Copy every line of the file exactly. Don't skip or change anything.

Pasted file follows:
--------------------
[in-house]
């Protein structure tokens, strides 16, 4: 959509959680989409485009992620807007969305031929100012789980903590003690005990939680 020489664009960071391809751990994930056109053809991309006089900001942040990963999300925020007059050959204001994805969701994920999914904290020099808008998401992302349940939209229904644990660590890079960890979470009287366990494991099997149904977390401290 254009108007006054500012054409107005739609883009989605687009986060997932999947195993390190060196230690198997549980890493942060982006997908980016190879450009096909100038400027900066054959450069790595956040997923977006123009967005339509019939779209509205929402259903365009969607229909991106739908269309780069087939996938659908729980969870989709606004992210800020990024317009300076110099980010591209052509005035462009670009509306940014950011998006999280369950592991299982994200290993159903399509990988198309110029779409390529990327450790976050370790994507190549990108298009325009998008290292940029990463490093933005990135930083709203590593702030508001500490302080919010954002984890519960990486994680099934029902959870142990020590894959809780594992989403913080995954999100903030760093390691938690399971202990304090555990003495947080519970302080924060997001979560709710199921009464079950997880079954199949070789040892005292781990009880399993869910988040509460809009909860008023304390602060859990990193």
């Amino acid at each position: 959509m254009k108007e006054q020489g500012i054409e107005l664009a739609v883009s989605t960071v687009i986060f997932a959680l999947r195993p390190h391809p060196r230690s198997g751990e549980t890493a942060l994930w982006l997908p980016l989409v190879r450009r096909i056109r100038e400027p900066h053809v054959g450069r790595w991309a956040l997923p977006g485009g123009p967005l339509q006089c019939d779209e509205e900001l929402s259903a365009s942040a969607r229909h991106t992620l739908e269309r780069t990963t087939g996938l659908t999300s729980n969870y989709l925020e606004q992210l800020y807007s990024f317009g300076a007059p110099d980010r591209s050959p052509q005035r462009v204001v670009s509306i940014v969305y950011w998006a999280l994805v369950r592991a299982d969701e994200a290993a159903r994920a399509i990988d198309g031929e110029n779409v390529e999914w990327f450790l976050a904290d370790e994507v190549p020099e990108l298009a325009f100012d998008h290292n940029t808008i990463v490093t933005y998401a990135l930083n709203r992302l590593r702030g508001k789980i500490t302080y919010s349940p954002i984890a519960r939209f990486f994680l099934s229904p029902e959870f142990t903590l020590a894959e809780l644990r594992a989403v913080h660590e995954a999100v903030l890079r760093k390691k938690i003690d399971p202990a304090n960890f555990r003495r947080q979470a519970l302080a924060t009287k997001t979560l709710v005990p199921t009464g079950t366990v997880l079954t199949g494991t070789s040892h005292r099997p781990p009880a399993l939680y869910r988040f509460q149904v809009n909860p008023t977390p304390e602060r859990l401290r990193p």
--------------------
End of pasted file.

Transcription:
[in-house]
């Protein structure tokens, strides 16, 4: 959509959680989409485009992620807007969305031929100012789980903590003690005990939680 020489664009960071391809751990994930056109053809991309006089900001942040990963999300925020007059050959204001994805969701994920999914904290020099808008998401992302349940939209229904644990660590890079960890979470009287366990494991099997149904977390401290 254009108007006054500012054409107005739609883009989605687009986060997932999947195993390190060196230690198997549980890493942060982006997908980016190879450009096909100038400027900066054959450069790595956040997923977006123009967005339509019939779209509205929402259903365009969607229909991106739908269309780069087939996938659908729980969870989709606004992210800020990024317009300076110099980010591209052509005035462009670009509306940014950011998006999280369950592991299982994200290993159903399509990988198309110029779409390529990327450790976050370790994507190549990108298009325009998008290292940029990463490093933005990135930083709203590593702030508001500490302080919010954002984890519960990486994680099934029902959870142990020590894959809780594992989403913080995954999100903030760093390691938690399971202990304090555990003495947080519970302080924060997001979560709710199921009464079950997880079954199949070789040892005292781990009880399993869910988040509460809009909860008023304390602060859990990193």
């Amino acid at each position: 959509m254009k108007e006054q020489g500012i054409e107005l664009a739609v883009s989605t960071v687009i986060f997932a959680l999947r195993p390190h391809p060196r230690s198997g751990e549980t890493a942060l994930w982006l997908p980016l989409v190879r450009r096909i056109r100038e400027p900066h053809v054959g450069r790595w991309a956040l997923p977006g485009g123009p967005l339509q006089c019939d779209e509205e900001l929402s259903a365009s942040a969607r229909h991106t992620l739908e269309r780069t990963t087939g996938l659908t999300s729980n969870y989709l925020e606004q992210l800020y807007s990024f317009g300076a007059p110099d980010r591209s050959p052509q005035r462009v204001v670009s509306i940014v969305y950011w998006a999280l994805v369950r592991a299982d969701e994200a290993a159903r994920a399509i990988d198309g031929e110029n779409v390529e999914w990327f450790l976050a904290d370790e994507v190549p020099e990108l298009a325009f100012d998008h290292n940029t808008i990463v490093t933005y998401a990135l930083n709203r992302l590593r702030g508001k789980i500490t302080y919010s349940p954002i984890a519960r939209f990486f994680l099934s229904p029902e959870f142990t903590l020590a894959e809780l644990r594992a989403v913080h660590e995954a999100v903030l890079r760093k390691k938690i003690d399971p202990a304090n960890f555990r003495r947080q979470a519970l302080a924060t009287k997001t979560l709710v005990p199921t009464g079950t366990v997880l079954t199949g494991t070789s040892h005292r099997p781990p009880a399993l939680y869910r988040f509460q149904v809009n909860p008023t977390p304390e602060r859990l401290r990193p």